Webinar presenter Dr. Kate Davis explores recent advances in epilepsy surgery, which have increased not only the types of surgeries available to patients but expanded who is an appropriate candidate for surgery. Dr. Davis also discusses the different tests performed as part of an epilepsy surgical evaluation and review current surgical options including resective surgery, laser ablation, and implantable devices.

Dr. Kate Davis is Medical Director of the Epilepsy Surgical Program and Epilepsy Monitoring Unit at the University of Pennsylvania.


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Plus, get the patient perspective on epilepsy surgery from this episode of our Seizing Life podcast.


The CURE Leaders in Epilepsy Webinar Series has covered many topics related to epilepsy and innovations in research. Check out our full list of available webinars here.


The information contained herein is provided for general information only and does not offer medical advice or recommendations. Individuals should not rely on this information as a substitute for consultations with qualified health care professionals who are familiar with individual medical conditions and needs. CURE strongly recommends that care and treatment decisions related to epilepsy and any other medical condition be made in consultation with a patient’s physician or other qualified health care professionals who are familiar with the individual’s specific health situation.

A cute little girl in a yellow shirt holding a tomato in front of a bowl of salad.

Epilepsy and Dietary Therapies: How What You Eat May Help Control Seizures

For individuals with epilepsy – particularly refractory epilepsy – change of diet can be a recommended therapy for seizure control. While the ketogenic diet has been around for almost a century and is the arguably the most well-known dietary treatment option, today, there are multiple diets used to treat specific epilepsy types and syndromes.

In this webinar, two neurologists present both the research and clinical perspectives of dietary therapies. Dr. Jong Rho speaks to the science backing the use of dietary therapies to control seizures, and Dr. Eric Kosoff discusses how doctors determine which patients to recommend these therapies for, as well as how patients can work with their doctors to navigate these options.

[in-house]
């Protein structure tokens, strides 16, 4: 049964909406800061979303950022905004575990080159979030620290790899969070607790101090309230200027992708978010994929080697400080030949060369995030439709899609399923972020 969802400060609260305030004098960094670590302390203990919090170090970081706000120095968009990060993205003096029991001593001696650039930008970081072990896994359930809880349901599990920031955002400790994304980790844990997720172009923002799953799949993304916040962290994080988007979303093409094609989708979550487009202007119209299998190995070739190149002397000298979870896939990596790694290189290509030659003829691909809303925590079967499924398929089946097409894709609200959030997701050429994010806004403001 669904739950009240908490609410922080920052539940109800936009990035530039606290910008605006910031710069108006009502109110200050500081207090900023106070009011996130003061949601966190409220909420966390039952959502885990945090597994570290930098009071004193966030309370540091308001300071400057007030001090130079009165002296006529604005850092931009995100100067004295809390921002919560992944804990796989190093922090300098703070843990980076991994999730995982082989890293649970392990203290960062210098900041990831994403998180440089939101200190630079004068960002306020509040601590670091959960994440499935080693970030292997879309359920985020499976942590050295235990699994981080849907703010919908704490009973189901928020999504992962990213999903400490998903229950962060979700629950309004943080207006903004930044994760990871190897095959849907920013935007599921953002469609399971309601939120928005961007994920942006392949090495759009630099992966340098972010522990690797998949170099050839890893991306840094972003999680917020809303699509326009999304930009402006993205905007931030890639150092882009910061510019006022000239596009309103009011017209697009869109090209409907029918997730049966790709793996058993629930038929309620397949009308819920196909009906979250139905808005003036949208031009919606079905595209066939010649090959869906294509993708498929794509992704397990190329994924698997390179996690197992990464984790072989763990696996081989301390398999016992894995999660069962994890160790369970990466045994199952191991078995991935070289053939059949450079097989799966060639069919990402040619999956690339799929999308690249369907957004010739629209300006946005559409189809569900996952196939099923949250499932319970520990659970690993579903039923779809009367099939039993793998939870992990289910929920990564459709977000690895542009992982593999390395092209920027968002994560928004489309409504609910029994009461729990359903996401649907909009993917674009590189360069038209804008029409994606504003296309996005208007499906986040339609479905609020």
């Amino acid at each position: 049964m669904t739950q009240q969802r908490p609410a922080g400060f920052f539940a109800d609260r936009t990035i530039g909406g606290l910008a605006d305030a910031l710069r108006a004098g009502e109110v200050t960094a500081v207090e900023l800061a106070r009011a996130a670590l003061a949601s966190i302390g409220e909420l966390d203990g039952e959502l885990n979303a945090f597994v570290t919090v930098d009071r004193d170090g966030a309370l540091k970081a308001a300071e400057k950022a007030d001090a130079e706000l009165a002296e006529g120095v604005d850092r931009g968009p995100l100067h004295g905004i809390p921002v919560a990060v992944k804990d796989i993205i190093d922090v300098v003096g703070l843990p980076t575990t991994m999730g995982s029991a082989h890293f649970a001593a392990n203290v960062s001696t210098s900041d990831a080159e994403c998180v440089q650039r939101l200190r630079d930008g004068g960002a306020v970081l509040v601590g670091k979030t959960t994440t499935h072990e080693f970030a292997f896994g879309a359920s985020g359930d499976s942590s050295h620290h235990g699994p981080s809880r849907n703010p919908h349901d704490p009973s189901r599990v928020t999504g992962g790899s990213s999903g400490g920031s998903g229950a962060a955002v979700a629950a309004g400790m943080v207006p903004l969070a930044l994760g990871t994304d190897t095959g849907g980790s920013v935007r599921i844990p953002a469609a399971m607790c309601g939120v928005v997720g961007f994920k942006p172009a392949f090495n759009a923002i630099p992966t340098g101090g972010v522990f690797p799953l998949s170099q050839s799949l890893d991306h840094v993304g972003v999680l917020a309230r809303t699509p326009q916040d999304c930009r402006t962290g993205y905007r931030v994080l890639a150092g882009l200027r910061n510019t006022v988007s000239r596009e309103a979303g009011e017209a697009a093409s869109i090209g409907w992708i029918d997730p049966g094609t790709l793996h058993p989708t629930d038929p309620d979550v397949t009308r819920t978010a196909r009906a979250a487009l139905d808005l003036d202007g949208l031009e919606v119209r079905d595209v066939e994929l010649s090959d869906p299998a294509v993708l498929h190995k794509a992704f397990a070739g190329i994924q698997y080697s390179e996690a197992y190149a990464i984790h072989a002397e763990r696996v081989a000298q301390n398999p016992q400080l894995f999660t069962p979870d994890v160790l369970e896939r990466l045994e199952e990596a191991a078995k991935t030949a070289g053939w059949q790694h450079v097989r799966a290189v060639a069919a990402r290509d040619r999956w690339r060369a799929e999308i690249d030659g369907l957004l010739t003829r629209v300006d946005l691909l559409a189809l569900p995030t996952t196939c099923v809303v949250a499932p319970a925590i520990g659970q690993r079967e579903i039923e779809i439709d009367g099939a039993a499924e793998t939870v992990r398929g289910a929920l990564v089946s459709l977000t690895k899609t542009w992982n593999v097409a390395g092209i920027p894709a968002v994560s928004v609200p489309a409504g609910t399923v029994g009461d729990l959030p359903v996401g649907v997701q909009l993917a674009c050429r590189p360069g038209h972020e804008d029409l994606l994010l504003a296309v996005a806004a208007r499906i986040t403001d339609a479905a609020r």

Dr. Jong Rho is Professor of Pediatrics, Clinical Neurosciences, and Physiology and Pharmacology at the University of Calgary and Dr. Eric Kossoff is Professor of Neurology and Pediatrics at Johns Hopkins Children’s Center.

Plus, listen to our Seizing Life podcast episode featuring registered dietician Robyn Blackford and advanced practice nurse Breanne Fisher for more information about using the ketogenic diet to treat epilepsy.


The CURE Leaders in Epilepsy Webinar Series has covered many topics related to epilepsy and innovations in research. Check out our full list of available webinars here.


The information contained herein is provided for general information only and does not offer medical advice or recommendations. Individuals should not rely on this information as a substitute for consultations with qualified health care professionals who are familiar with individual medical conditions and needs. CURE strongly recommends that care and treatment decisions related to epilepsy and any other medical condition be made in consultation with a patient’s physician or other qualified health care professionals who are familiar with the individual’s specific health situation.